Roman got his start at age 15, after begging his uncle, who owned a small resort in the Catskills, to let him emcee the nightly entertainment shows. Early in his career, when comedy failed to support his wife and two small children, Roman sold women’s shoes and then insurance, but he was miserable. Trying to alleviate his pain, his wife took a teaching job so that Roman could spend more time performing. Friend and fellow Friar Dick Capri knows that, for Roman, performing is like oxygen.
“Freddie, oh he loves the microphone!” Capri said. “He has a medical-alert medal on his neck that if he’s found unconscious, put a microphone in his hand and that will revive him. He loves the spotlight so much, the man will talk to deaf people. He will talk to anybody in the whole world…. You get on an airplane with that man — most people, they want to read a book, take a nap — Freddie is up and down the aisles talking to people.”
“The legacy of the Borscht Belt comedians,” Behar said, “is the idea that you don’t need anything but a microphone and a light in order to be funny. You don’t need props or music. All you have to do is get up there with your shtick and relate to the audience and make them laugh.”
Some members of the old boys’ club are cynical about how much today’s younger comedians have learned from the Borscht Belt alumni. But Roman is optimistic. The rise of comedy clubs means more comedians and more diversity.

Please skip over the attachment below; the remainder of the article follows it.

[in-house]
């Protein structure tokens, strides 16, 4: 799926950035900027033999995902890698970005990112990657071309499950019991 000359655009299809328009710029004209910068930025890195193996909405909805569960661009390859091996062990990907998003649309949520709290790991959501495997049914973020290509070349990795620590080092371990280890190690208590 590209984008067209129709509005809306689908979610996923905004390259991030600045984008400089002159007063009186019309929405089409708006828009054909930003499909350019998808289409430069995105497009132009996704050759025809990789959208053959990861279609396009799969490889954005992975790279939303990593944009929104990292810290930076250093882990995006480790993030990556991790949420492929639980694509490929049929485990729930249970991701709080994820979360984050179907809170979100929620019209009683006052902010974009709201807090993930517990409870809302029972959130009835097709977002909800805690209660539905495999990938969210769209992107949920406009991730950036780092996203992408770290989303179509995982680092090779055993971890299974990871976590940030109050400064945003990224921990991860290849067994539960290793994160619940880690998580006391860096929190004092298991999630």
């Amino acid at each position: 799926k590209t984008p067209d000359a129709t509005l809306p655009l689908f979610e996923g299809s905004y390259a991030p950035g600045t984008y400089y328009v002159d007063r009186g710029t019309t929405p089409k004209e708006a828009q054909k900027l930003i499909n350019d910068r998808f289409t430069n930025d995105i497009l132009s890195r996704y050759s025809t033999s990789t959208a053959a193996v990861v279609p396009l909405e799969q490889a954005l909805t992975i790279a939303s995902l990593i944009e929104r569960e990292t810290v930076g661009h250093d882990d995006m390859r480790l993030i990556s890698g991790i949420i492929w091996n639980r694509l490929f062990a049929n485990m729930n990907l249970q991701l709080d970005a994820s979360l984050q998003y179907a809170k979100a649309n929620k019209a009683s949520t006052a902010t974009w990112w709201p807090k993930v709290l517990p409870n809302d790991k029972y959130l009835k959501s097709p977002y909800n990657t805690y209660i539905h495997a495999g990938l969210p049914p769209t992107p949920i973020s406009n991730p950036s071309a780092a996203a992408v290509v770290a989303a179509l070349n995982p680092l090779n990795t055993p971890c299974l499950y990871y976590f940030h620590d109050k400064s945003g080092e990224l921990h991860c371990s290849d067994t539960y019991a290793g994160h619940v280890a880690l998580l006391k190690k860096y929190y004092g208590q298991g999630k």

“The greatest change of all is the number of women making a living [in comedy] today,” he said, naming Behar as a favorite. He also admires a number of younger comics. He recalled that before their own careers exploded, Jerry Seinfeld and Paul Reiser would come to see him perform — looking to him, perhaps, for inspiration.
And there are a few up-and-coming performers Roman adores — he cited newcomers Jeffrey Ross and Richard Jeni as two rising stars. As Friars dean, he has been instrumental in bringing younger entertainers into the fold — there are now 200 members under age 40, compared to only about 60 such members five years ago. He’s also something of a mentor to these young comics, who come to the club to absorb the word play of the Borscht Belt elders huddled around the card tables. “When I was becoming a member, there weren’t many of us who were younger,” Ross said. “But Freddie would always come over and spend time with me and my friends and be real lovable.” Eventually, he said, “you stop noticing who’s young and who’s old.”
Roman’s act has always reflected both his own stage of life and that of his audience. On stage, he now refers to cholesterol tests, grandkids and penny-pinching trips to Costco. (“You come home with 100 rolls of toilet paper; you pray for diarrhea.”) But his senior citizen status hasn’t slowed him down. Capri, an old friend, said it is his intense liveliness and addiction to people that makes Roman the ideal ambassador of comedy. “He’s the social director of the world,” he said. “And he loves every second of it.”
Danielle Stein is a writer living in New York City.